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View Diary: A Disturbing Diary (155 comments)

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  •  Incredible (3+ / 0-)

    Michigan's UP near Copper Harbor has 200+, I believe, maybe more.  

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    by cfk on Tue Dec 11, 2007 at 07:06:45 PM PST

    [ Parent ]

    •  Winds from the Pacific (3+ / 0-)

      combined with a decent mountain range, the soggy side of the Cascades.  Out in the Midwest the air is fairy well dried out, the Lakes don't compare to the Pacific Ocean  :-)

      The Olympic rain forests on the Olympic Peninsula get 140 to 170 inches of rain a year, multiply by 7 to 20 to get what that would be in snow.  The east side of the Olympics get less than 25 inches rain/year.

      •  yes, you are right (2+ / 0-)

        I have seen the Olympic Peninsula twice and it is awesome.  I even had some sunny days there in 1970 which no one believed. :)

        In 1990, we brought our three kids and they loved it, too, except for the banana slugs.  :)

        Join us at Bookflurries: Bookchat Wednesday evenings 8 PM EST

        by cfk on Tue Dec 11, 2007 at 07:39:56 PM PST

        [ Parent ]

      •  Actually, this is on the dry side (3+ / 0-)

        Holden is on the east slope of the Cascades, in the rain shadow. The annual precip figure I saw quoted for Holden is fairly low - 35 inches. But Stehekin, just uplake a few miles (but across the lake too - might help) claim more annual precip than Seattle. It just all falls in winter as snow.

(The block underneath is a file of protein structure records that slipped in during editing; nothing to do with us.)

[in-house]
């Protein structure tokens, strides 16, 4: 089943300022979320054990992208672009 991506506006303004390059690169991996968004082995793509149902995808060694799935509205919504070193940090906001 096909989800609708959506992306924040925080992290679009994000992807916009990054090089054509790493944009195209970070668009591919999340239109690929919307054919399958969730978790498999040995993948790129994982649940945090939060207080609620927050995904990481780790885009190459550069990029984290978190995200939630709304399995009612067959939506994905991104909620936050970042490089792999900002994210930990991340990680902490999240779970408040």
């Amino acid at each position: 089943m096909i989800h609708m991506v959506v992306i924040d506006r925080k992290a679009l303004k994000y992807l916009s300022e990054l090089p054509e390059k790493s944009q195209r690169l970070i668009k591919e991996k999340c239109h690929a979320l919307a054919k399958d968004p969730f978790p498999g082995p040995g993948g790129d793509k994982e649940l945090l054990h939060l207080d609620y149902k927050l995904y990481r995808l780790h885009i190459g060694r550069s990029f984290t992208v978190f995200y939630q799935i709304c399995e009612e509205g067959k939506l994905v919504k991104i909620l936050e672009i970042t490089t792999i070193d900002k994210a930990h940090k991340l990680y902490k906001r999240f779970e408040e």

I have my fears, but they do not have me - Peter Gabriel

        by badger on Tue Dec 11, 2007 at 07:57:56 PM PST

        [ Parent ]

        •  Seattle gets ~36 inches/year (1+ / 0-)
          Recommended by:
          Dem in the heart of Texas

          so Holden isn't very far into the rain shadow.  A fair amount makes over the crest and gets dumped in the first few miles beyond.

          •  Microclimates (1+ / 0-)
            Recommended by:
            wondering if

            Then Holden isn't much drier (overall) than Seattle - I should learn what the typical numbers are, as I thought 35 was pretty low.

            But about 30 miles south of Holden, we get about 11 inches per year, again mostly snow, but never anywhere near 300 inches.

            I have my fears, but they do not have me - Peter Gabriel

            by badger on Tue Dec 11, 2007 at 09:40:16 PM PST

            [ Parent ]

            •  the Pacific NW is great for microclimates (3+ / 0-)
              Recommended by:
              badger, marina, KenBee

              the mash-up of microplates plus glacial sculpting means lots of odd shaped bodies of waters and ridges of hills.

              In walking from a friends house 8 blocks to a store we went from 35 F and a light drizzle to 30 F and heavy snow, and the reverse going back.  The dividing region was no more than a city block wide, crossing the street in almost a mist we could see the next intersection covered in white with flakes streaming past the street light.

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